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SPIN 101; AUGUST 1952



The wandering journey of rock’s ultimate vagabond group of the 1950’s continues with the first release on a small new label… hardly the best recipe for breaking out of the commercial doldrums and building a successful career.

Then again, any release, no matter how insignificant the label, was bound to be better than waiting for your big break to come casually strolling up to your house and knocking on your door, so if someone out there was willing to record you and release the results to the public, then you might as well take it.

Who knows, maybe because it was Spin’s first such effort they may not have known yet that it was industry tradition not to PAY the artists for their songs or their work in the studio, so it’s possible the guys actually left that day with enough loose change to buy a hamburger… even if it was only enough money to get one burger to share among the four of them.

Ahh, surely the big time is right around the corner where they’ll be hamburgers for everybody!


I’ll Not Go Back There
Well, I hate to throw cold water on the feast The Flames (dropping the “Hollywood” and the “Four” from their name on this release) were planning on having with their pay for this session, but the Spin Records label was in fact owned by Leon and Otis René, veteran record people who surely during their years getting ripped off as songwriters learned a thing or two about withholding money from the deserving parties.

Oh well, better luck next time guys.

Anyway, when was the last time we saw The Hollywood Four Flames, or whatever they got called then? Let’s see… February was it when they went to the post with the hot song of the hour, The Wheel Of Fortune and didn’t finish anywhere in the money.

Though they did have decent voices and showed songwriting potential, during these early stages of their career they still had more enthusiasm than talent and had yet to refine their vocal approach and smooth out the bumps. But at the same time they also were failing to take advantage of being naturally overzealous with their writing and singing and figure out a way to harness that energy and channel it into something truly exciting.

Strange Land Blues doesn’t fully solve either of these problems, but it is a step in the right direction on the former, featuring more vocal control than a lot of their past work as Willie Ray Rockwell delivers a fairly emotive lead which blends the hurt of unexpected heartbreak with confusion over the circumstances and topped with just a hint of despair.

In that way it’s a pretty accurate depiction of young love at the crossroads… guys out of school and on their own, but not yet experienced enough to handle things when it inevitably goes wrong.

The other Flames are a little too amped-up behind him chanting the title’s first two words – referring to California, where the character ended up, though in reality that was their home state all along – but they don’t have more to do than that and so there’s much chance that two words repeated endlessly can alter the entire perception of the record.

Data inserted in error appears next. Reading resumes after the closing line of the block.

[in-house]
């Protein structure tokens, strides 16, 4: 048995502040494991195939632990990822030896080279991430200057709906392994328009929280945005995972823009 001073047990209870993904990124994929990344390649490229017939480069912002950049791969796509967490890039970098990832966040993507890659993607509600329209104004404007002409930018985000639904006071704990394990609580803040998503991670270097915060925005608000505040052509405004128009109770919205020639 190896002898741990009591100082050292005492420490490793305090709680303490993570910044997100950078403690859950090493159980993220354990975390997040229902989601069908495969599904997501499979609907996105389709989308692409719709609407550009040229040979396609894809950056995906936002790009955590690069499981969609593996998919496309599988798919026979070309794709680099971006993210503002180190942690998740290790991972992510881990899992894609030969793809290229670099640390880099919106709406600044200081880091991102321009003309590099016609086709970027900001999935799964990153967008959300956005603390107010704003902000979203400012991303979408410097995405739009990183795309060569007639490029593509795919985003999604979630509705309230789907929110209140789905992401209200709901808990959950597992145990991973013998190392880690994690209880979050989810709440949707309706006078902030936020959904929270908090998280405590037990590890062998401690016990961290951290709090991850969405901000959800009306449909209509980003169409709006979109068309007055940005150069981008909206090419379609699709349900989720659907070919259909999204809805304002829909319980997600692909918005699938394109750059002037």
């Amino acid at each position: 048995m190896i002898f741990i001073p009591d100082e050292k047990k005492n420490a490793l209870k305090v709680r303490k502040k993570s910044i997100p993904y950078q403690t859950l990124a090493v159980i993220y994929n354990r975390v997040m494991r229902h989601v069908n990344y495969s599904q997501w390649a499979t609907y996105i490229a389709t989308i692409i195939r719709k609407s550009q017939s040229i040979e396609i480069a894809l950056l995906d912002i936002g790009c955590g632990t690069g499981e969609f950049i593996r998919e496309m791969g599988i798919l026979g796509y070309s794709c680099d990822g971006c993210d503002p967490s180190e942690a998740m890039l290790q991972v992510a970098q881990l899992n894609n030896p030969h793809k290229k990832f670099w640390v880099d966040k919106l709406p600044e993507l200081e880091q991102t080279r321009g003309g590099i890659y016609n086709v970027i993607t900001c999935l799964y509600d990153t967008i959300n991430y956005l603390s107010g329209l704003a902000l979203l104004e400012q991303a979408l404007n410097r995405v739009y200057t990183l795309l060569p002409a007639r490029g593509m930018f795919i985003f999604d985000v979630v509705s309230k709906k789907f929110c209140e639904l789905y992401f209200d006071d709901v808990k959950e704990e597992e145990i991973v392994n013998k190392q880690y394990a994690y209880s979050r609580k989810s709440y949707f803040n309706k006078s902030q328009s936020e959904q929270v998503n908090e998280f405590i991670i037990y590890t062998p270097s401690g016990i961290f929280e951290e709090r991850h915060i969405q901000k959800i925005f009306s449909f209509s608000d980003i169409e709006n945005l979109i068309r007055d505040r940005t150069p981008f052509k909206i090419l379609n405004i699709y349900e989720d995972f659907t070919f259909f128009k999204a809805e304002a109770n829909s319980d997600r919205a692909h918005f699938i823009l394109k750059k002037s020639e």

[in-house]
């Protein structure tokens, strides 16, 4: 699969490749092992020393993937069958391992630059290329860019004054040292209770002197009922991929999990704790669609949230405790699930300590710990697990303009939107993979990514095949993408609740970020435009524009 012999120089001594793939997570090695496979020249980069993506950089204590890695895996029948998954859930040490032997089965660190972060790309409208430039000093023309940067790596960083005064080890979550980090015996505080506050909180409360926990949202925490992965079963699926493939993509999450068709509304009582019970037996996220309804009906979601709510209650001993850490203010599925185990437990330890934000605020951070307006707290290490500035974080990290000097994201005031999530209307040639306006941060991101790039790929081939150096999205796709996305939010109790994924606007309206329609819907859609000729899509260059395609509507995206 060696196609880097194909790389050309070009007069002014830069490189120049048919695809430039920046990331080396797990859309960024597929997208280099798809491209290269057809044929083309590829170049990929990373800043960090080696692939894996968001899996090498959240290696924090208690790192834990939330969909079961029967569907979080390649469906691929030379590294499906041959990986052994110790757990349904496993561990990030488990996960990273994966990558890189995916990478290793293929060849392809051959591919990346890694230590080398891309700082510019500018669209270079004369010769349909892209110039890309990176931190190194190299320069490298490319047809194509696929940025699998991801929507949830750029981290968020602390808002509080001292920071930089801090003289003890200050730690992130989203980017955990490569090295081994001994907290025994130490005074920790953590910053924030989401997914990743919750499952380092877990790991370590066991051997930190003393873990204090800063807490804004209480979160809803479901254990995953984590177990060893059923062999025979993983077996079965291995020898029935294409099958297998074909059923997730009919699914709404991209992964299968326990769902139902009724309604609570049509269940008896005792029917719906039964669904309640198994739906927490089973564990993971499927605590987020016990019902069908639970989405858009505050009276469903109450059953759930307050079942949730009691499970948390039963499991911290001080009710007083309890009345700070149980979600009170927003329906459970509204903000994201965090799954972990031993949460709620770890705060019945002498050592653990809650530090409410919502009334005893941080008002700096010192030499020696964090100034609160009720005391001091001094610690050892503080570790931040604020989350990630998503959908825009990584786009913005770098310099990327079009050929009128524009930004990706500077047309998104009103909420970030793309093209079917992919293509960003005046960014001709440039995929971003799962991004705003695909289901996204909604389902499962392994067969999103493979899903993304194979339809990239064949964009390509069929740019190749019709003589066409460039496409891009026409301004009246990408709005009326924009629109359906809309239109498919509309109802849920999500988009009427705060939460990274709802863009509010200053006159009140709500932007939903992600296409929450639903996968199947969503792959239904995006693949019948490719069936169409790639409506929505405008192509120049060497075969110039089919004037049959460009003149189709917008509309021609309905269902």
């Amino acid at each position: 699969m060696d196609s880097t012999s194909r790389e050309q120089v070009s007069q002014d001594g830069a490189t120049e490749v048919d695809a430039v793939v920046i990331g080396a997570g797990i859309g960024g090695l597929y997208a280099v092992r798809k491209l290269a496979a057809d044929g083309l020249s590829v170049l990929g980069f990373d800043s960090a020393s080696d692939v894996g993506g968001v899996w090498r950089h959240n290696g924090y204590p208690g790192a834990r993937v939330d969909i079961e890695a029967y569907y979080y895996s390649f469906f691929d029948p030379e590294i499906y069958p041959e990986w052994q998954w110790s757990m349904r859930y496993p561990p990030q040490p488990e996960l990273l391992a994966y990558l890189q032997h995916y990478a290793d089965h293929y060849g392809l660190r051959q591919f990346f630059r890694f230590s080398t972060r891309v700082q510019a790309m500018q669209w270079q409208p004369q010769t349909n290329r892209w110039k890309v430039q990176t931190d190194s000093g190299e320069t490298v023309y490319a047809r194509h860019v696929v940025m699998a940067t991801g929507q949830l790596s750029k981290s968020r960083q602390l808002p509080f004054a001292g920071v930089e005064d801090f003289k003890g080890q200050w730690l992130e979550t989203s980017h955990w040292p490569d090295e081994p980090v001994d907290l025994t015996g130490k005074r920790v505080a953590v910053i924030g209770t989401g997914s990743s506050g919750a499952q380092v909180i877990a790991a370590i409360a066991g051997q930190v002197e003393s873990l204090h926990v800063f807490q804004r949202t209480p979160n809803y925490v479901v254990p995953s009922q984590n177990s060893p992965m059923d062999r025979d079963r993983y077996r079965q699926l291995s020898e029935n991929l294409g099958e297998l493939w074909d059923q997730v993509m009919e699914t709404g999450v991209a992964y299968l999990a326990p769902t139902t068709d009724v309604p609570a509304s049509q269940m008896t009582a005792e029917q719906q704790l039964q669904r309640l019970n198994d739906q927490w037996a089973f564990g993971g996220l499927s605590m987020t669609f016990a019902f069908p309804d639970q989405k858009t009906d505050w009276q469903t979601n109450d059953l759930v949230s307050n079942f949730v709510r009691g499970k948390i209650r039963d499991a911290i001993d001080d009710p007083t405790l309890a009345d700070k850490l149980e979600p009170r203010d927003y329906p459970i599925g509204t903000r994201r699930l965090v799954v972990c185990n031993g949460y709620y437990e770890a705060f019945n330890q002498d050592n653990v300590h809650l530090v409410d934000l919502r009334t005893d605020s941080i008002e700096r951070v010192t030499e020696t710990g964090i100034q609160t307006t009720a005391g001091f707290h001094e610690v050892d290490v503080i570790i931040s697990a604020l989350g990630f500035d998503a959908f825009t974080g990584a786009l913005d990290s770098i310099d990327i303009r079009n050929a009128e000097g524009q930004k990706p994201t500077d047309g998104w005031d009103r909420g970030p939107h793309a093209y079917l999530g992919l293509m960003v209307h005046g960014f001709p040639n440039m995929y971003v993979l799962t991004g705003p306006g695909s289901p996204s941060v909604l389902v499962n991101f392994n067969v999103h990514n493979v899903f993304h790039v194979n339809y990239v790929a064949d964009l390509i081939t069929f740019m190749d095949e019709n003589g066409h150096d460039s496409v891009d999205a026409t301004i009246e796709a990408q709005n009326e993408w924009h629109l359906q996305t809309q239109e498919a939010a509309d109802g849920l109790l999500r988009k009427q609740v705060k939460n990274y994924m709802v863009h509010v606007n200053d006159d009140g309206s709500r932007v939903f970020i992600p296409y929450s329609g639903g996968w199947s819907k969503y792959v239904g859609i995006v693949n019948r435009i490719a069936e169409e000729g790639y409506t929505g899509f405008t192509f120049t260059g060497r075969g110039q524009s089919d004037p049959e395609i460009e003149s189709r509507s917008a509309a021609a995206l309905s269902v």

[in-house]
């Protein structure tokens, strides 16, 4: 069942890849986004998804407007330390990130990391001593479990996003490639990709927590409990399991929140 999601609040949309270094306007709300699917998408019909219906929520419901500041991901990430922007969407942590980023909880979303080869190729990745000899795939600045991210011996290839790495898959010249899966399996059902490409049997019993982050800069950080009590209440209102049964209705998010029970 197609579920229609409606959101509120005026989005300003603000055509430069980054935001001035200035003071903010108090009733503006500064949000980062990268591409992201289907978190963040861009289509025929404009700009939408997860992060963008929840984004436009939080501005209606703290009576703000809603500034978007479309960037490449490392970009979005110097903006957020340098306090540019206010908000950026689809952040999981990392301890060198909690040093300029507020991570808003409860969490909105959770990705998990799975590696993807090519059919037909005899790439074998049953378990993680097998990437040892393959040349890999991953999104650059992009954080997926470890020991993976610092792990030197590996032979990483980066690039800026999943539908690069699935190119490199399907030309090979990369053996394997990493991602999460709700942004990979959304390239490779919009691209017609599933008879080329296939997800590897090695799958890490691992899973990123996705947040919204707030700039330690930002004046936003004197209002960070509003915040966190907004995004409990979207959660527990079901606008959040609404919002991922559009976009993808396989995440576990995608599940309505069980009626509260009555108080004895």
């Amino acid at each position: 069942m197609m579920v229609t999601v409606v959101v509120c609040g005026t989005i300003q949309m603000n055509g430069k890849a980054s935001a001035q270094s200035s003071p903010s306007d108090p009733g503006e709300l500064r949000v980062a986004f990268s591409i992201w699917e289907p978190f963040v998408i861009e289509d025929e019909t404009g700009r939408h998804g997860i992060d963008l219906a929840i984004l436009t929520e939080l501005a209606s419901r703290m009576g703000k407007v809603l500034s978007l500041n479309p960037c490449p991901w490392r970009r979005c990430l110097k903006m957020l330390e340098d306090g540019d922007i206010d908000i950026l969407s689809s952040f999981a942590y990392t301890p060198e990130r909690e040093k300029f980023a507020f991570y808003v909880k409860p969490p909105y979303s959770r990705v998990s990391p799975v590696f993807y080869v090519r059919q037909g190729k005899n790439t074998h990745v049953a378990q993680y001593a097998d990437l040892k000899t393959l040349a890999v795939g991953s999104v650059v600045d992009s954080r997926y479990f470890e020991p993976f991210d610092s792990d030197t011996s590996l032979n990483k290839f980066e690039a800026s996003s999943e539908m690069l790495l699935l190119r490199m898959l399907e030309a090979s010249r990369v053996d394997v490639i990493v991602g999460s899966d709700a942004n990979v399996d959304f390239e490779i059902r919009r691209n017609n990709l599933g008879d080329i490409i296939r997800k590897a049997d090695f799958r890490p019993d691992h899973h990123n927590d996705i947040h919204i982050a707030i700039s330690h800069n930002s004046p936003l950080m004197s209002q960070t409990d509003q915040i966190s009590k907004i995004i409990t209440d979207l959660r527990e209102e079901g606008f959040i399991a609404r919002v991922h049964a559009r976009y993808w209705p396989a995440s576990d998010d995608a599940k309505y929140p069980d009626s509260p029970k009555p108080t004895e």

The spoken-word bridge needed another run-through, either while being written, or more likely the vocal take itself, as Rockwell seems to be ad-libbing, or misreading, the lines and repeats too many words, screws up the pacing and generally gets lost. However, he actually delivers it well in terms of his internal outlook, as he speaks with a breathy pensive voice that perfectly captures the uncertain emotions he’s trying to express to the girl who hurt him.

As a song it’s hardly Shakespearean even if the missteps had been cleared up, but as a fairly realistic look at a universal time in all kids lives when your ambitions are far ahead of your proficiency in these matters, it has its place.


Someday People
The musical backing is being handled by – and even being credited on the label to – Preston Love, the saxophonist friend of Johnny Otis who was ubiquitous on the Los Angeles music scene.

You’ll remember perhaps that Otis had recorded for Otis René’s Excelsior label at the dawn of rock ‘n’ roll – and had backed Joe Swift on Leon’s Exclusive label at the same time – and so with the interconnected musical network being what it was at the time, it’s hardly surprising to see familiar faces in the studio backing The Flames.

Unfortunately though they don’t really get much to do on Strange Land Blues.

It might be – and really sounds like – Johnny Otis himself on vibes with the usual crew in tow, including Pete Lewis’s guitar fills, some twittering piano by Dee Williams and a lazy beat by Leard Bell’s drums. The horns though are mostly just playing inconsequential support and the instrumental break is taken by the guitar which can’t even ramp things up because it’d run counter to the overall mood set by the voices.

I know that all probably makes it out to sound rather desultory, but it’s that aforementioned “mood” which carries the day here and while it can’t turn water into wine by any stretch of the imagination, it can at least make this fairly pleasant to swallow just the same.

No, it’s not going to get The Flames out of the mud their career seems to be stuck in, but at least it shows that they are improving their technique, expanding their creative vision and have the added benefit of being on the radar of a wide number of stars and more qualified professionals in the industry which can’t hurt their chances going forward.

You still wouldn’t pick these guys out as potential hitmakers maybe, but at least now they were putting together a slightly more interesting resumé than what we’d seen to date.

That might not be enough to get a bank loan or even impress a girl just out of high school, but it’s better than getting locked out of the recording studios and having to hitch a ride back home.


(Visit the Artist page of The Flames for the complete archive of their records reviewed to date)